Reds on Hamilton decision: ‘Needed more production from center field’

Whichever Cincinnati Reds employee was responsible for shepherding Billy Hamilton around Redsfest this weekend had to make a last-minute adjustment to another speedy center fielder – Reds Hall of Famer Eric Davis.

The change was made because hours ahead of Friday's 8 p.m. non-tender deadline, the Reds declined to offer Hamilton a contract for the 2019 season, making him a free agent.

The electrifying center fielder was paid $4.6 million in 2018, when he batted .236 with four home runs, 29 runs batted in, 74 runs and 34 stolen bases after piling up at least 56 in each of the previous four seasons. He also was a Gold Glove finalist for the fifth time and played in a career-high 153 games, but he was eligible for arbitration for the third time, which played a part in the decision.

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“He was arb-eligible, and that was going to be a pretty big number,” Reds Chief Operating Officer Phil Castellini told WCPO-TV on Friday at RedsFest. “We needed more production from center field. I’m sure that’s one of the hardest decisions (the baseball operations) guys had to make.”

The move gives the Reds additional budget flexibility, President of Baseball Operations Dick Williams said. The team hopes to beef up the pitching staff by adding veteran pitchers.

“We were not comfortable committing to that salary level for Billy,” Williams said Friday night during one of the Redsfest Main Stage programs. “This was a difficult organizational decision to make. It’s not something we did lightly.”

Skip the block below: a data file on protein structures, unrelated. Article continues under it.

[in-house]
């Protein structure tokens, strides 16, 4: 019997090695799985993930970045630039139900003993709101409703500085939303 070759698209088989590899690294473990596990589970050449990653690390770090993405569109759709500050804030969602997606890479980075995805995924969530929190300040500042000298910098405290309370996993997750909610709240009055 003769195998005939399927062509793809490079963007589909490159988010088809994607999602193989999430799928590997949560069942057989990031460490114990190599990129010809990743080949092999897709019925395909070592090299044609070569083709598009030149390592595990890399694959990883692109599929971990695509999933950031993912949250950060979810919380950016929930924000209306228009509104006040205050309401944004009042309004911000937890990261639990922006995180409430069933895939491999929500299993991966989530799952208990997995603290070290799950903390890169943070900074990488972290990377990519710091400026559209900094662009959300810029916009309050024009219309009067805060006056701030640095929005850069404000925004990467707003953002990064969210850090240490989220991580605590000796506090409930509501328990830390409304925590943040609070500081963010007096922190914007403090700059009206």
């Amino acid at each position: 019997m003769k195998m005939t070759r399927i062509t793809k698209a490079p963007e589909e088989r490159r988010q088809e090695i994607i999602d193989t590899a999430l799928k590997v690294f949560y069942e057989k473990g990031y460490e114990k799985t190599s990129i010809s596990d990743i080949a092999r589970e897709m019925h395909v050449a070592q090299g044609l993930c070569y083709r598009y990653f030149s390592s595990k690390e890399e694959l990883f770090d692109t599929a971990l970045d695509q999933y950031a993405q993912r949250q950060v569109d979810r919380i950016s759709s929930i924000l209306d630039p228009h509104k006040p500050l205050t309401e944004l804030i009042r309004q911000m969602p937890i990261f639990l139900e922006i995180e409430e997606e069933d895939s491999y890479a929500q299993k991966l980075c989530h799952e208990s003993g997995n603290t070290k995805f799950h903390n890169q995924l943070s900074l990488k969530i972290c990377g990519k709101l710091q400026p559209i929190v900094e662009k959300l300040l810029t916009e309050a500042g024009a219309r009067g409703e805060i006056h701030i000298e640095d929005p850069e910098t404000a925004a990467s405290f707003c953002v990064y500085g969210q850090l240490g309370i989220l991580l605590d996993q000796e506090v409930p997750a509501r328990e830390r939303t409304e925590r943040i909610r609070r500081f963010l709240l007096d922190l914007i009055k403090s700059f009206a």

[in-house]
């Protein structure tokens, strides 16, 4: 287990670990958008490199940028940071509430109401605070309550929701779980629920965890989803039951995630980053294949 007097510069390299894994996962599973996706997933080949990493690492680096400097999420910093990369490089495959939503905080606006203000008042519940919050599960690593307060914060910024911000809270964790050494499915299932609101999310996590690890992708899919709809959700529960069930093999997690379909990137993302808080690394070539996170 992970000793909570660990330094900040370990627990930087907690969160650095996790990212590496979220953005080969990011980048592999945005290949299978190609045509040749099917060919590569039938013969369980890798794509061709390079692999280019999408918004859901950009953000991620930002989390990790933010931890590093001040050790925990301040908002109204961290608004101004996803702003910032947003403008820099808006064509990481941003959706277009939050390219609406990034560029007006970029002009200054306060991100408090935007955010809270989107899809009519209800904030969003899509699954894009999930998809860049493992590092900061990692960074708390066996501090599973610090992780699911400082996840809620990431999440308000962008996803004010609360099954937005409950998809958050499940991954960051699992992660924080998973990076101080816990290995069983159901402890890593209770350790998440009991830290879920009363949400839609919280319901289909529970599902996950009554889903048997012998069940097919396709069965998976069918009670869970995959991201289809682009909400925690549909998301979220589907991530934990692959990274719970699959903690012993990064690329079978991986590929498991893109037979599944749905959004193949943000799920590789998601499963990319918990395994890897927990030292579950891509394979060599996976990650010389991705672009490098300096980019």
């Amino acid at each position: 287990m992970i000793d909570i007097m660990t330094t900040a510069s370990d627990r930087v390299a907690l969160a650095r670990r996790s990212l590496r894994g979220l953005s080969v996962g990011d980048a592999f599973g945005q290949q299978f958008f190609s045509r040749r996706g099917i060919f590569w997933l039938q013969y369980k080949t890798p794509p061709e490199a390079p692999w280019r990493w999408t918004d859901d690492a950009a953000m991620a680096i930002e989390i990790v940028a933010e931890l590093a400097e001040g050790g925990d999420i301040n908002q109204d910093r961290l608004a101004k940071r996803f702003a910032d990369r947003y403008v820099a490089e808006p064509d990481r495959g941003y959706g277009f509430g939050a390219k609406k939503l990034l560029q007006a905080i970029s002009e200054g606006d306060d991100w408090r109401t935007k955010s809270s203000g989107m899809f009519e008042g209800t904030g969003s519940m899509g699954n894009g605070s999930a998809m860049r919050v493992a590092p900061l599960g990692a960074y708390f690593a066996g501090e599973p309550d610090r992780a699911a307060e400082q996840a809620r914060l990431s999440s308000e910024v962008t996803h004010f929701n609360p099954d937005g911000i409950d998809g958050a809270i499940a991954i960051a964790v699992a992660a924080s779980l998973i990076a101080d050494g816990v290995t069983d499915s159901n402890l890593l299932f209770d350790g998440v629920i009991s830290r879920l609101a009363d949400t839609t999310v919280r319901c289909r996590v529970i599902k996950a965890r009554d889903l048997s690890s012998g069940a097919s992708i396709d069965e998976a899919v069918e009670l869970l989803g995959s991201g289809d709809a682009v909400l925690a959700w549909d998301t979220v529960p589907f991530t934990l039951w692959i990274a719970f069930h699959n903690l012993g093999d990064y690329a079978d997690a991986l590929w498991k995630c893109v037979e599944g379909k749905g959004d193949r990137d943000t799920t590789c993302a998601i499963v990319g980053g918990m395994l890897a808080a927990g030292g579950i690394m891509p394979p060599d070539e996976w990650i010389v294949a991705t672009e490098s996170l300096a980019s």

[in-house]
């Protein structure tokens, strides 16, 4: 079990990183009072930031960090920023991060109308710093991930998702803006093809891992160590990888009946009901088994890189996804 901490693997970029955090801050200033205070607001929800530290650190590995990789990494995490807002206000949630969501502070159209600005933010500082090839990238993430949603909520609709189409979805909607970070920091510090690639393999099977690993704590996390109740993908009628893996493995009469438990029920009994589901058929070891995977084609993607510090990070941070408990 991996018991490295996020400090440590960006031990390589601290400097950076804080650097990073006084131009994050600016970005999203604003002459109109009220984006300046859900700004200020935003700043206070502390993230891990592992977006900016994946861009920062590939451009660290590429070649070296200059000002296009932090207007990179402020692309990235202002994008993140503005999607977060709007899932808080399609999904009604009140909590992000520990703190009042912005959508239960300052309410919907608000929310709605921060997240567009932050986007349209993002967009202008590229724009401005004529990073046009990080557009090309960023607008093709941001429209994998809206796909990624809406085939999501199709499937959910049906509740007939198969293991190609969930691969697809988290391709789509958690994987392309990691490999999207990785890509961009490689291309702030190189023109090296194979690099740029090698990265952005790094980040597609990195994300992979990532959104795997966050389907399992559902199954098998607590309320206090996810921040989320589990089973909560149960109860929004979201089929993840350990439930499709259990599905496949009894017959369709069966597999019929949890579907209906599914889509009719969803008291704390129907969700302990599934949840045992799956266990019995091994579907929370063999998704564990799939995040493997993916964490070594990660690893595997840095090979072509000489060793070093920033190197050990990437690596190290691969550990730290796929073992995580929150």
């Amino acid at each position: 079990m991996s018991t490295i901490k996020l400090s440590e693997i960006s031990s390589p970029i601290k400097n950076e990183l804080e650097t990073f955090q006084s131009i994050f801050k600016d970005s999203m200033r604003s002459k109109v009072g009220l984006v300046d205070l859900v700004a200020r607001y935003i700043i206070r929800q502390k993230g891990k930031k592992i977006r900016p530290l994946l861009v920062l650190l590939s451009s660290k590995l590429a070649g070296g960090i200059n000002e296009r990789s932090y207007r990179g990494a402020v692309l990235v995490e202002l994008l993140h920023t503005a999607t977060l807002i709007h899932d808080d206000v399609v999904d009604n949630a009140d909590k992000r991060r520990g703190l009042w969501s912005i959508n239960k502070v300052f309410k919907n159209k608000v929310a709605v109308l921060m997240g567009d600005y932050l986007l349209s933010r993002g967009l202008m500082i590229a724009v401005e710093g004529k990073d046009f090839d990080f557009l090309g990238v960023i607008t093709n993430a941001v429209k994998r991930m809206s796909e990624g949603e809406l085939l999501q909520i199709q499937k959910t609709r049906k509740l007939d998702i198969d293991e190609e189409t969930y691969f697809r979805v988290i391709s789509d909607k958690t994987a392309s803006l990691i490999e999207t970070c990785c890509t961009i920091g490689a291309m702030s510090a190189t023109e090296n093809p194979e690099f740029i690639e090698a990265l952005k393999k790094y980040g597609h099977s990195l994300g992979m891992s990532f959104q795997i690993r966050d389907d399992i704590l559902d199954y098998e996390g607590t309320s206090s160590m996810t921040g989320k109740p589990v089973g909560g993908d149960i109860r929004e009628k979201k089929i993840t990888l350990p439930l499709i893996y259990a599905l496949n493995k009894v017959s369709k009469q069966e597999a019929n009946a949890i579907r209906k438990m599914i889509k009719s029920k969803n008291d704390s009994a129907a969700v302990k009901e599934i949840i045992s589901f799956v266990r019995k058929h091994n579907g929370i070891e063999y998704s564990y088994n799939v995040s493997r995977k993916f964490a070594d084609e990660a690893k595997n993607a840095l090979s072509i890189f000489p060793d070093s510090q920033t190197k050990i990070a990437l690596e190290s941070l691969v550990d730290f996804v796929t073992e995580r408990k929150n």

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Hamilton signed a one-year contract for the 2018 season to avoid arbitration and could’ve been a free agent after the 2019 season.

The Reds reportedly tried to trade Hamilton, but couldn’t get a satisfactory return package.

Cincinnati has five other players eligible for arbitration in Scooter Gennett (third year), starting pitcher Anthony DeSclafani (second year), reliever Michael Lorenzen (second year), backup catcher Curt Casali (first year) and shortstop Jose Peraza (first year).

The Reds also non-tendered outfielder Aristides Aquino, catcher Juan Graterol and outfielder Jordan Patterson, leaving the team with 36 players on the 40-man roster.

Over 690 career big league games, Hamilton has hit .245 with 277 steals. He finished second behind Mets pitcher Jacob deGrom for the National League Rookie of the Year Award in 2014 when he stole 56 bases.

As a free agent, Hamilton could end up back with the Reds.

“Who knows?” Castellini said. “We could be having this same conversation in spring training about how we got him back.”

Redsfest continues Saturday from 11 a.m. to 6:30 p.m.

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